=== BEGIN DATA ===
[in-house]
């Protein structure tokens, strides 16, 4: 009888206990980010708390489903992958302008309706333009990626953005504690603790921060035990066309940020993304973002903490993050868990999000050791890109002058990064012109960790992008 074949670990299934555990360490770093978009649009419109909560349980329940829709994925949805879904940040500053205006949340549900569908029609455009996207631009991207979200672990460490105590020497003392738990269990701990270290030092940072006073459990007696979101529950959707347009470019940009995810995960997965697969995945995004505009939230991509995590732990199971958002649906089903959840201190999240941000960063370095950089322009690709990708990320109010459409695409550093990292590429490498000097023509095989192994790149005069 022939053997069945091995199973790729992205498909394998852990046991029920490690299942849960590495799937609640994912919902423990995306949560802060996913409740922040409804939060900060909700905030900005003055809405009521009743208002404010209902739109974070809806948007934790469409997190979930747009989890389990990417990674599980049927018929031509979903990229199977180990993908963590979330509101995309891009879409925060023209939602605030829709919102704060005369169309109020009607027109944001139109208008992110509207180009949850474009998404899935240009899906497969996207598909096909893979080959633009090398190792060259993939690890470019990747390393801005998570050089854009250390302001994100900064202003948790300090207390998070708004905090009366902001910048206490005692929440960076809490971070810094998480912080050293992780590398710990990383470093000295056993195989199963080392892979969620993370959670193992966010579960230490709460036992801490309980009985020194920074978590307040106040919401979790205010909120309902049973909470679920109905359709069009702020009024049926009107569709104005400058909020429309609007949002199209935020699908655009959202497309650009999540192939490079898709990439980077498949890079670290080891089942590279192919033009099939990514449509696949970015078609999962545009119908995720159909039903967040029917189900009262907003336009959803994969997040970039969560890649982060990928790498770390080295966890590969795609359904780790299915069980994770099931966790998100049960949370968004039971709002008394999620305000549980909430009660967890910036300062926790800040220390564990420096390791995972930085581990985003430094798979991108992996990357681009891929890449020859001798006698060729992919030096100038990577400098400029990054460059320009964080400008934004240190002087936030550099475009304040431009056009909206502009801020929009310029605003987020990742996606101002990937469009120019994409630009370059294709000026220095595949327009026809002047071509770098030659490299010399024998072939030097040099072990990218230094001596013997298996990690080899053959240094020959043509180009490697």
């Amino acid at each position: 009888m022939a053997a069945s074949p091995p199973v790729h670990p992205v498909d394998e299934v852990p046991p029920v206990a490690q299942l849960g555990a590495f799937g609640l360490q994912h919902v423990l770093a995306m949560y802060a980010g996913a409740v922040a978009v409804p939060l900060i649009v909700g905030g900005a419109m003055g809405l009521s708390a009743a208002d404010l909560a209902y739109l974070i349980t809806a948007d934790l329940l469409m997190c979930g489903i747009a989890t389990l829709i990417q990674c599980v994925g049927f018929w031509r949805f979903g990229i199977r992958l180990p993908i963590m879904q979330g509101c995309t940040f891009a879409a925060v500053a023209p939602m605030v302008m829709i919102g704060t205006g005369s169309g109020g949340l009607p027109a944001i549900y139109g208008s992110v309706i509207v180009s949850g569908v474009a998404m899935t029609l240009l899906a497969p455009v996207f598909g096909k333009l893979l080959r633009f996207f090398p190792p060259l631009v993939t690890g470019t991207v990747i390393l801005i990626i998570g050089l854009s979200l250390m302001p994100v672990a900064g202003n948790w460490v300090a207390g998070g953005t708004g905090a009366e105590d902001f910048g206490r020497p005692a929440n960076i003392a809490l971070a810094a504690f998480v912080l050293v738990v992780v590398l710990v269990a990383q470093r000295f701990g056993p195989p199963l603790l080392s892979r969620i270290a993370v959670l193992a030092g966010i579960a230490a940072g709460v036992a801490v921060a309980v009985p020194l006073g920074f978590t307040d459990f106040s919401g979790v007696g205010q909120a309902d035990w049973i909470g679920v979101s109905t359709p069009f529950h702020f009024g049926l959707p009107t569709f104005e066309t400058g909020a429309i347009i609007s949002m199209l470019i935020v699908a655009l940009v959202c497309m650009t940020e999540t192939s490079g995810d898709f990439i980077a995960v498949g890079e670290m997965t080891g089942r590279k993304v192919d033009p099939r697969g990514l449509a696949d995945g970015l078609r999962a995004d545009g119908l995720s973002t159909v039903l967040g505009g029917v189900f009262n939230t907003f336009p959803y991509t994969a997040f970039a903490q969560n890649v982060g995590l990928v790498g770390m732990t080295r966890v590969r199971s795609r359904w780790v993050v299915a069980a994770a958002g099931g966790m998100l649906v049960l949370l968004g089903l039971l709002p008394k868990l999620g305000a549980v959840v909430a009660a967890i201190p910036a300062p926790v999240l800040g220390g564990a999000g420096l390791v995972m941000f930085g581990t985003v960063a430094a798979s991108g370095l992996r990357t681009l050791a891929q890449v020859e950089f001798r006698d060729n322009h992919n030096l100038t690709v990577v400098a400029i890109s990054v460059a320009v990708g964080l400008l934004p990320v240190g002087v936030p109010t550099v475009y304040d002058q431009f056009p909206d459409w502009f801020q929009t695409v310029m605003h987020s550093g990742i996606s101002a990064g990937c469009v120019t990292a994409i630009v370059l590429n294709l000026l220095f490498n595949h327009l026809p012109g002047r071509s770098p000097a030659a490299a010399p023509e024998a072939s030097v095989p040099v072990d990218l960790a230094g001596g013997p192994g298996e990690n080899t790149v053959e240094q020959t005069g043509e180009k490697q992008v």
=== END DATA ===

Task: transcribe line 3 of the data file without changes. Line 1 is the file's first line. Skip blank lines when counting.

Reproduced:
């Amino acid at each position: 009888m022939a053997a069945s074949p091995p199973v790729h670990p992205v498909d394998e299934v852990p046991p029920v206990a490690q299942l849960g555990a590495f799937g609640l360490q994912h919902v423990l770093a995306m949560y802060a980010g996913a409740v922040a978009v409804p939060l900060i649009v909700g905030g900005a419109m003055g809405l009521s708390a009743a208002d404010l909560a209902y739109l974070i349980t809806a948007d934790l329940l469409m997190c979930g489903i747009a989890t389990l829709i990417q990674c599980v994925g049927f018929w031509r949805f979903g990229i199977r992958l180990p993908i963590m879904q979330g509101c995309t940040f891009a879409a925060v500053a023209p939602m605030v302008m829709i919102g704060t205006g005369s169309g109020g949340l009607p027109a944001i549900y139109g208008s992110v309706i509207v180009s949850g569908v474009a998404m899935t029609l240009l899906a497969p455009v996207f598909g096909k333009l893979l080959r633009f996207f090398p190792p060259l631009v993939t690890g470019t991207v990747i390393l801005i990626i998570g050089l854009s979200l250390m302001p994100v672990a900064g202003n948790w460490v300090a207390g998070g953005t708004g905090a009366e105590d902001f910048g206490r020497p005692a929440n960076i003392a809490l971070a810094a504690f998480v912080l050293v738990v992780v590398l710990v269990a990383q470093r000295f701990g056993p195989p199963l603790l080392s892979r969620i270290a993370v959670l193992a030092g966010i579960a230490a940072g709460v036992a801490v921060a309980v009985p020194l006073g920074f978590t307040d459990f106040s919401g979790v007696g205010q909120a309902d035990w049973i909470g679920v979101s109905t359709p069009f529950h702020f009024g049926l959707p009107t569709f104005e066309t400058g909020a429309i347009i609007s949002m199209l470019i935020v699908a655009l940009v959202c497309m650009t940020e999540t192939s490079g995810d898709f990439i980077a995960v498949g890079e670290m997965t080891g089942r590279k993304v192919d033009p099939r697969g990514l449509a696949d995945g970015l078609r999962a995004d545009g119908l995720s973002t159909v039903l967040g505009g029917v189900f009262n939230t907003f336009p959803y991509t994969a997040f970039a903490q969560n890649v982060g995590l990928v790498g770390m732990t080295r966890v590969r199971s795609r359904w780790v993050v299915a069980a994770a958002g099931g966790m998100l649906v049960l949370l968004g089903l039971l709002p008394k868990l999620g305000a549980v959840v909430a009660a967890i201190p910036a300062p926790v999240l800040g220390g564990a999000g420096l390791v995972m941000f930085g581990t985003v960063a430094a798979s991108g370095l992996r990357t681009l050791a891929q890449v020859e950089f001798r006698d060729n322009h992919n030096l100038t690709v990577v400098a400029i890109s990054v460059a320009v990708g964080l400008l934004p990320v240190g002087v936030p109010t550099v475009y304040d002058q431009f056009p909206d459409w502009f801020q929009t695409v310029m605003h987020s550093g990742i996606s101002a990064g990937c469009v120019t990292a994409i630009v370059l590429n294709l000026l220095f490498n595949h327009l026809p012109g002047r071509s770098p000097a030659a490299a010399p023509e024998a072939s030097v095989p040099v072990d990218l960790a230094g001596g013997p192994g298996e990690n080899t790149v053959e240094q020959t005069g043509e180009k490697q992008v």